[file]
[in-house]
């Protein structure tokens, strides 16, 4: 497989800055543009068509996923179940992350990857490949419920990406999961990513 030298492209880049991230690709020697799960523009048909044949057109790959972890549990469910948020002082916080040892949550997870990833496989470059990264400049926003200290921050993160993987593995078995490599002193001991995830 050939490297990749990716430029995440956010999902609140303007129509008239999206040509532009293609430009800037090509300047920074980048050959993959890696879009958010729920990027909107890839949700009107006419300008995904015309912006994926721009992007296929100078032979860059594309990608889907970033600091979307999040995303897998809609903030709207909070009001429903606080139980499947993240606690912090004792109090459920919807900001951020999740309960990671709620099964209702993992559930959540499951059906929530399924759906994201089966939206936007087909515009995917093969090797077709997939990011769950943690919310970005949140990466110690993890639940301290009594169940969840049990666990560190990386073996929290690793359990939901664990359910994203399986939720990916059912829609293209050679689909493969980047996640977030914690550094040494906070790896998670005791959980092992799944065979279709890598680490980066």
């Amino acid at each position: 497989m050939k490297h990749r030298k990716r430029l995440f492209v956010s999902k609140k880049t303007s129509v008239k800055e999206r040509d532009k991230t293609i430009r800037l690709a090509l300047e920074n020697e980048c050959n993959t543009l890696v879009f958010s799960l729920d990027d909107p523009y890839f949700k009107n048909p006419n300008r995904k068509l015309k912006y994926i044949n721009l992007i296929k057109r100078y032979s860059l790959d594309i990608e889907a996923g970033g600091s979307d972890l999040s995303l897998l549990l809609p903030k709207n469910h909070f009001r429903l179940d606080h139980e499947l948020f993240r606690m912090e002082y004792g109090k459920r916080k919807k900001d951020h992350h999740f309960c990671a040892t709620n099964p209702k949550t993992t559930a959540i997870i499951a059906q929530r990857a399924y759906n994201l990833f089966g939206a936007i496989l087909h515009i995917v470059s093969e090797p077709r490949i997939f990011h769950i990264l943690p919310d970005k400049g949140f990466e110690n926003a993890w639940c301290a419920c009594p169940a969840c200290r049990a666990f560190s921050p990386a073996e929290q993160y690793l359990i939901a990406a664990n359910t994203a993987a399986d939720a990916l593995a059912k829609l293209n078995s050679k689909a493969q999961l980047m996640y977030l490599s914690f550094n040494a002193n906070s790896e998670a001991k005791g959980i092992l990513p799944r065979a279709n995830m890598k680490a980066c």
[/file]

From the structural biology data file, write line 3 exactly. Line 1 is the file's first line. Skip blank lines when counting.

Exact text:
């Amino acid at each position: 497989m050939k490297h990749r030298k990716r430029l995440f492209v956010s999902k609140k880049t303007s129509v008239k800055e999206r040509d532009k991230t293609i430009r800037l690709a090509l300047e920074n020697e980048c050959n993959t543009l890696v879009f958010s799960l729920d990027d909107p523009y890839f949700k009107n048909p006419n300008r995904k068509l015309k912006y994926i044949n721009l992007i296929k057109r100078y032979s860059l790959d594309i990608e889907a996923g970033g600091s979307d972890l999040s995303l897998l549990l809609p903030k709207n469910h909070f009001r429903l179940d606080h139980e499947l948020f993240r606690m912090e002082y004792g109090k459920r916080k919807k900001d951020h992350h999740f309960c990671a040892t709620n099964p209702k949550t993992t559930a959540i997870i499951a059906q929530r990857a399924y759906n994201l990833f089966g939206a936007i496989l087909h515009i995917v470059s093969e090797p077709r490949i997939f990011h769950i990264l943690p919310d970005k400049g949140f990466e110690n926003a993890w639940c301290a419920c009594p169940a969840c200290r049990a666990f560190s921050p990386a073996e929290q993160y690793l359990i939901a990406a664990n359910t994203a993987a399986d939720a990916l593995a059912k829609l293209n078995s050679k689909a493969q999961l980047m996640y977030l490599s914690f550094n040494a002193n906070s790896e998670a001991k005791g959980i092992l990513p799944r065979a279709n995830m890598k680490a980066c």